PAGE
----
This morning whilst shooting with the Territorial Marshals, we were just about to start stage 5 in the Saloon when I heard the sound of her go overhead and I ran out to see where she was. I yelled to Jack and we watched her almost hanging in mid air like a model as she cruised across the skies.

After we had unpacked and got changed, we headed for Wiley Post to see the 'Madras Maiden' in all her glory. She was produced in 1944 but didn't make it to combat with the 381st Bomber Group in England. She was bought and sold at various times and eventually purchased by the Erickson Collection in 2013 in Madras, Oregon.

From the Liberty Foundation website – '….restored to her combat configuration and painted in the colors of the 381st Bomb Group,mane sporting the Madras Maiden nose art, N3701G flies today to honor our veterans, educate current and future generations as to the high price of freedom and to preserve our aviation heritage.'

She is flown today by pilot, Connie Bowlin who not only flies this beauty but has also flown the famed Memphis Belle on many tours.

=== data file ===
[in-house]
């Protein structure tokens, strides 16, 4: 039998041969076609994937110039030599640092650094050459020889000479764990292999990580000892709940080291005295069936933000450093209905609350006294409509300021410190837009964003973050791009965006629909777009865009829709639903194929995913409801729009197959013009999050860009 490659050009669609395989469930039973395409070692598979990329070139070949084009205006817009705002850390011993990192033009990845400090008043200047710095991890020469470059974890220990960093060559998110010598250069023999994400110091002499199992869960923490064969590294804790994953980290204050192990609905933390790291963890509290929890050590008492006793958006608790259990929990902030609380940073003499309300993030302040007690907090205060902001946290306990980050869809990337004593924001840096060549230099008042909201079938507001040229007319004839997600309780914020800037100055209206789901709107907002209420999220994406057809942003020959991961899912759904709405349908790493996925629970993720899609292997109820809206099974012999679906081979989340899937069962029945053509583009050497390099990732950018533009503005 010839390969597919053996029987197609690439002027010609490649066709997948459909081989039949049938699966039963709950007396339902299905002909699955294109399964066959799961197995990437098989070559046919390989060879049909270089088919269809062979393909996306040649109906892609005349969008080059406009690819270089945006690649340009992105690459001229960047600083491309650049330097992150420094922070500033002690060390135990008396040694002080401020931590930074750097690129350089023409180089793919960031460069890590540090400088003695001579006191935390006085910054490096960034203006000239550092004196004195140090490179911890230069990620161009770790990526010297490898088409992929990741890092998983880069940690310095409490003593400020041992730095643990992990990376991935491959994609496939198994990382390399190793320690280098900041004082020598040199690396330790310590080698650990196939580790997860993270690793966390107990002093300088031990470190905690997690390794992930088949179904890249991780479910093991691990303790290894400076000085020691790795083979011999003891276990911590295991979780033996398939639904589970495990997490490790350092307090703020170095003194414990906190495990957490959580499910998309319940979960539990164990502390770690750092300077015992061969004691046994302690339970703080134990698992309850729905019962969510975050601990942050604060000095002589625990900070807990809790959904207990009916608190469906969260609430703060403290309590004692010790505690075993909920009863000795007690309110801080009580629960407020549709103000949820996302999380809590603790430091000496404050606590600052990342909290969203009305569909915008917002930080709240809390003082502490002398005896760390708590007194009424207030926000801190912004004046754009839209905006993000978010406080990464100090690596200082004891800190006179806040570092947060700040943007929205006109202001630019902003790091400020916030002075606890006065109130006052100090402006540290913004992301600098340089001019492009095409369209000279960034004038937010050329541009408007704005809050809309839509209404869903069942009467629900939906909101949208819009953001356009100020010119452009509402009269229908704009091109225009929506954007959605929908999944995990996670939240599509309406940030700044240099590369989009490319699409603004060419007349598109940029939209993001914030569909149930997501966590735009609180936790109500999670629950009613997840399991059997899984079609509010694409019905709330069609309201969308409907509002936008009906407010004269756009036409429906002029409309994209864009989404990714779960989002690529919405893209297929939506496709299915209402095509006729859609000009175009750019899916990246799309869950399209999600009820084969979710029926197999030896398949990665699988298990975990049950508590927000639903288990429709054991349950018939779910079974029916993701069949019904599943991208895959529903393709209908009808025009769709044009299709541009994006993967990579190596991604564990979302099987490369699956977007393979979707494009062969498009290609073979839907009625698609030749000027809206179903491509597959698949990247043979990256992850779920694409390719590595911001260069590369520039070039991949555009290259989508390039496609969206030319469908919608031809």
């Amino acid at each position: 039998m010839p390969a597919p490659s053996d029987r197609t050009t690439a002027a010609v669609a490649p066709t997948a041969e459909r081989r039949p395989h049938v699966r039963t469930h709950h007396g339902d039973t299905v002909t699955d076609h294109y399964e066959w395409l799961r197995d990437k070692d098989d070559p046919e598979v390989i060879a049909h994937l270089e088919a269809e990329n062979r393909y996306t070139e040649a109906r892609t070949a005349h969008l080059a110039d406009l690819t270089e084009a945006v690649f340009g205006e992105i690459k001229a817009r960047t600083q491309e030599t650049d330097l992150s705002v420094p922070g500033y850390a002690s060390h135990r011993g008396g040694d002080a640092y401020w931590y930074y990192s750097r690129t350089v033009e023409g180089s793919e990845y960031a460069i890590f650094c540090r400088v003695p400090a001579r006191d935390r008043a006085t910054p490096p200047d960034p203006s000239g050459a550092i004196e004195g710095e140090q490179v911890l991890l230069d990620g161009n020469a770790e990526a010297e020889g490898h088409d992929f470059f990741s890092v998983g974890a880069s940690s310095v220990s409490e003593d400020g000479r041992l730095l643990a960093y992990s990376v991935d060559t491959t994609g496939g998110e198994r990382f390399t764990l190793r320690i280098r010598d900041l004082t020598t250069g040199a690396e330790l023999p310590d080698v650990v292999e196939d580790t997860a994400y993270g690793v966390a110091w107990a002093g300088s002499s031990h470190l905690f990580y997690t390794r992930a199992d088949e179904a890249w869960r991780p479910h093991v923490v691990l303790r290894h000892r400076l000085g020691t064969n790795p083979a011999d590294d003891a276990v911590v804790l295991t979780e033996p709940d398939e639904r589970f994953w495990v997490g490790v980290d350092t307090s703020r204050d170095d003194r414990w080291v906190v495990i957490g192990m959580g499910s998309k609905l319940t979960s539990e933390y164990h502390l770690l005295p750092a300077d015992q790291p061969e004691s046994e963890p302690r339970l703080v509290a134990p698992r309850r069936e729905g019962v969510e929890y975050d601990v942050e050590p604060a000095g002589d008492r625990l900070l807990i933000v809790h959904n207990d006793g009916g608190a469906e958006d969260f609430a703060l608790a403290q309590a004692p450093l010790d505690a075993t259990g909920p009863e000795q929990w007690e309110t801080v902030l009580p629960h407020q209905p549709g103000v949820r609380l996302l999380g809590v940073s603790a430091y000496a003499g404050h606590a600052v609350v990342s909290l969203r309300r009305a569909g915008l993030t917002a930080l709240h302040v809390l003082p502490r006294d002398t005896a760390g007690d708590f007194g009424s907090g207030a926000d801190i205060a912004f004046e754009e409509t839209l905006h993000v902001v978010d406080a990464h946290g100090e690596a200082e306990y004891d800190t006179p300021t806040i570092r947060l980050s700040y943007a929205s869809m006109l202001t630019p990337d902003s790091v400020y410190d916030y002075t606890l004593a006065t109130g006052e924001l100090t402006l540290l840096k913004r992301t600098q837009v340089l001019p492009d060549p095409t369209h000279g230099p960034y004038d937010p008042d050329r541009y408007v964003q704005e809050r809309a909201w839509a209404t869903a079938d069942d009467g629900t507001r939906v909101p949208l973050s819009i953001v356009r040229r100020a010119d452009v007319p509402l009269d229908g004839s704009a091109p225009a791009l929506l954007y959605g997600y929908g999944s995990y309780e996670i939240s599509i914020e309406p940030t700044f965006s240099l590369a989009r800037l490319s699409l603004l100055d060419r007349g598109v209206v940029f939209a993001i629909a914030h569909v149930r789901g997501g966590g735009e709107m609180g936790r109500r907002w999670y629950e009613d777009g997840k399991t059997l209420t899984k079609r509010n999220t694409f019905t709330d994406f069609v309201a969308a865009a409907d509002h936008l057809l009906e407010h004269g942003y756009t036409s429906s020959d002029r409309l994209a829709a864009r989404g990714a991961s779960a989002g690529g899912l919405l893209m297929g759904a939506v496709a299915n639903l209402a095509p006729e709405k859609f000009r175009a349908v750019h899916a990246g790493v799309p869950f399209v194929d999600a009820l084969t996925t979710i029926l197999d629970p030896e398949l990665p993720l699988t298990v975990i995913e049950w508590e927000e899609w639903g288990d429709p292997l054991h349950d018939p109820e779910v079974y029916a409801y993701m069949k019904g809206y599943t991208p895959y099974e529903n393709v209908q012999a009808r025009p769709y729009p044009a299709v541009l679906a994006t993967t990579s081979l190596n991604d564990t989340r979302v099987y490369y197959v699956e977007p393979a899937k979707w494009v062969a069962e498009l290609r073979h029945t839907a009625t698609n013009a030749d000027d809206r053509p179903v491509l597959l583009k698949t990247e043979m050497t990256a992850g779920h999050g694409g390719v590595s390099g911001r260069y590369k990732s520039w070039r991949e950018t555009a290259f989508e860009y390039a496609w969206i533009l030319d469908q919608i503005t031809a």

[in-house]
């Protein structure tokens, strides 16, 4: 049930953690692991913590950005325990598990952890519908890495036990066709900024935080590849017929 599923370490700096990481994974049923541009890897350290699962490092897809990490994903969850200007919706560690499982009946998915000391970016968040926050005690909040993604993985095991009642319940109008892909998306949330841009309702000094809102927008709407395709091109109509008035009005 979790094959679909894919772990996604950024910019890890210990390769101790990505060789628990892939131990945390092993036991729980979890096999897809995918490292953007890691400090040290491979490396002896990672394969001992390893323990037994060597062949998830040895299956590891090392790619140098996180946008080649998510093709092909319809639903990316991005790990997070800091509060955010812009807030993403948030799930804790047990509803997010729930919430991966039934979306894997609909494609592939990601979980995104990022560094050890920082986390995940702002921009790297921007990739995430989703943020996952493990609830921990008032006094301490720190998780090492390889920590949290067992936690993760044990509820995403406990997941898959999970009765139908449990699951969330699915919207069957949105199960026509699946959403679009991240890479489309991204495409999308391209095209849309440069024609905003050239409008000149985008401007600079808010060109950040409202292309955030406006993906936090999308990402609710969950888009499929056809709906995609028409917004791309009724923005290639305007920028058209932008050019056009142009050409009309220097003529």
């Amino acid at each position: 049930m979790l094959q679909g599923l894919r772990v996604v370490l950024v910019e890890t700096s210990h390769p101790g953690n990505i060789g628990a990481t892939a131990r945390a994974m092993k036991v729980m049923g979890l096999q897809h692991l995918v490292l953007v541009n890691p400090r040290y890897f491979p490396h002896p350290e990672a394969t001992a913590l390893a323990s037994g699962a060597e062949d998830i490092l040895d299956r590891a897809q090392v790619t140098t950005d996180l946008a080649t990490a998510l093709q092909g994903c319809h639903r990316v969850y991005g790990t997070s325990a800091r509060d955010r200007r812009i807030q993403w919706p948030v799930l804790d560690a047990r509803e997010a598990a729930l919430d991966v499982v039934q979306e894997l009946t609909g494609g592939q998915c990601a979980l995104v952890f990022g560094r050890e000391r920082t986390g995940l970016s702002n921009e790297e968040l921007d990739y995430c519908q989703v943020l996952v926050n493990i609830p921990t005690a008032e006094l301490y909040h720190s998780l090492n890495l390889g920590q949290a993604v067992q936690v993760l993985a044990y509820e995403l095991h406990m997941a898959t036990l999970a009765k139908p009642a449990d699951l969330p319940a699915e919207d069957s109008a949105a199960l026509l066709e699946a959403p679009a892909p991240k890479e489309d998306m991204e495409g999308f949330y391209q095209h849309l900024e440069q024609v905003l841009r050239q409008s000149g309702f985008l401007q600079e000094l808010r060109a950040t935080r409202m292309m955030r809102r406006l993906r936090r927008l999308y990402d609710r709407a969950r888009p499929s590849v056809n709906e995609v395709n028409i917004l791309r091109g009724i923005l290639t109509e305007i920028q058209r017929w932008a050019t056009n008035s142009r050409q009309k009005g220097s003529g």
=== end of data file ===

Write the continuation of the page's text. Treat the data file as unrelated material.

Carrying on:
We have heard that the original Memphis Belle is soon to be installed in the National Museum of The United States Air Force in Ohio that Jack and I had visited back in 2016.

 

As we waited in line with anyone from 4 year olds to a B-29 veteran, we boarded the B-17 for a look and wondered at their cramped conditions in the bomber. An engineering and flight marvel that we were so pleased to see.

 

Sensational! Hoping to see her in the skies again tomorrow during Wild Bunch and capture it on video.

Kat xo

 

Happy Mother’s Day

To all the Mum's and Mom's out there may your day be filled with loved ones, phone calls, pressies, flowers or heart felt messages. Like my little spur of the moment poem for my Mum, Heather.

To my Mum,

I may not have always been the perfect child

And at times I know I was driving you wild

Over the years I have respected you more

For all that you did for all of us four

For my three I am extremely lucky

Not as many trials as you had ducky

I know we did not always see eye to eye

And more than once have made you cry

But for me the black sheep

Who utters more than a peep

Loves you dearly

Not only once yearly.

 

Boom! Beat that Golden Child! Hee hee hee……..love you too Chris! Lol!

Joee aka Kat xo

 

Can’t Beat A Good Match